Research Project Social Justice Organizing (2009)

Excerpt from Introduction:

Today, there is an important national debate underway about the South. Political strategists, grassroots organizers, funders and others concerned about issues of social justice are grappling with critical questions: What are prospects for change in the South? Is it worth investing time, energy and resources in the region? Can historic obstacles be overcome and momentum shifted to move a social justice agenda in the South? To address these questions, the Institute for Southern Studies, in partnership with the Hill Snowdon Foundation and New World Foundation, undertook an 18-month investigation into the political, economic and social landscape in the South and the state of social justice organizing in the region.

The U.S. South is both rapidly changing in ways favorable to social justice organizing and growing in national importance.

Focusing on six Southern states—Alabama,Georgia, Louisiana, Mississippi, North Carolina and South Carolina— the Southern Scan Research Project came to two broad conclusions. First, the U.S. South is both rapidly changing in ways favorable to social justice organizing and growing in national importance, making the South an increasingly important region. Second, the South faces a unique set of challenges and obstacles that must be addressed if efforts to advance social justice in the region are to be successful. Specifically, the Southern Scan Research Project found that...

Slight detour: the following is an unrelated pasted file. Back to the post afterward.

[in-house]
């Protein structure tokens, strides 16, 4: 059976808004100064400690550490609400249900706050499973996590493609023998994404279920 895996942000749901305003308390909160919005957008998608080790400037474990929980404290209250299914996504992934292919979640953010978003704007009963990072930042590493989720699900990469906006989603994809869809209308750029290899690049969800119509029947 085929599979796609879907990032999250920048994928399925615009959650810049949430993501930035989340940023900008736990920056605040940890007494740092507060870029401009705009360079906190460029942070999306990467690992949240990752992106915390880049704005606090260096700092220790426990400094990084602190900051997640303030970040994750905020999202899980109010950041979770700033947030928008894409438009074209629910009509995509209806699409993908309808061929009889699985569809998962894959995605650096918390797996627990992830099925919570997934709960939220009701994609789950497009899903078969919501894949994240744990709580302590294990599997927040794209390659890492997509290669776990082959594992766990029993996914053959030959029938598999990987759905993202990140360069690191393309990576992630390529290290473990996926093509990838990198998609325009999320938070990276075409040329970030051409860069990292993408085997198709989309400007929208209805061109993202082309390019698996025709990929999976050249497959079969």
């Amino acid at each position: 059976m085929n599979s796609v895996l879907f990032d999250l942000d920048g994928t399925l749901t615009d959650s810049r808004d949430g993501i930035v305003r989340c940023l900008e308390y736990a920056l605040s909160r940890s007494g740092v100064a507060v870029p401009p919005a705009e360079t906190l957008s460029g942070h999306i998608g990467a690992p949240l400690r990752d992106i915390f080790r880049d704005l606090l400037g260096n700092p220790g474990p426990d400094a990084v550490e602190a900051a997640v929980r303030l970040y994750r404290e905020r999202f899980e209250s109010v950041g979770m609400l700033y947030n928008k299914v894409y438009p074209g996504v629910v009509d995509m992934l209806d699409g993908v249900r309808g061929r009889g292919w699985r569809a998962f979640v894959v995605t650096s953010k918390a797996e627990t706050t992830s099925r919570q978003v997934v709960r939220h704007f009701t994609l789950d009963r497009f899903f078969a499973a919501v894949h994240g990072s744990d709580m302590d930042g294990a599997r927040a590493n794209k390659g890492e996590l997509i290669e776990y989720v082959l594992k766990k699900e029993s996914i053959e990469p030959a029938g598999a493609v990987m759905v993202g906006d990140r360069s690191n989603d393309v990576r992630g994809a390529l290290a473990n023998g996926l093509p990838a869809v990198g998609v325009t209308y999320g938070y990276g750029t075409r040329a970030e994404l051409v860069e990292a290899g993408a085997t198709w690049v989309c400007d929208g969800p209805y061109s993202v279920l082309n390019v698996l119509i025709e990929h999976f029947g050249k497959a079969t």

• 2 Executive Summary
  • 4 Introduction: A New Moment for Southern Organizing
  • 5 I. The Importance of the South to a National Organizing Strategy
  • 9 II. Key Issues, Trends and Themes in Southern Organizing
  • 17 III. A Southern Strategy for Social Justice Organizing
  • 20 IV. Conclusion: Seizing the Moment in the South
  • 22 Post-Script: The 2008 Elections and the South
  • 25 Appendix I — State Profiles
  • 37 Appendix II — Research Scope, Methodology and Participants
  • 40 Appendix III — Key Informant and Organizational Interviews
  • 43 Endnotes

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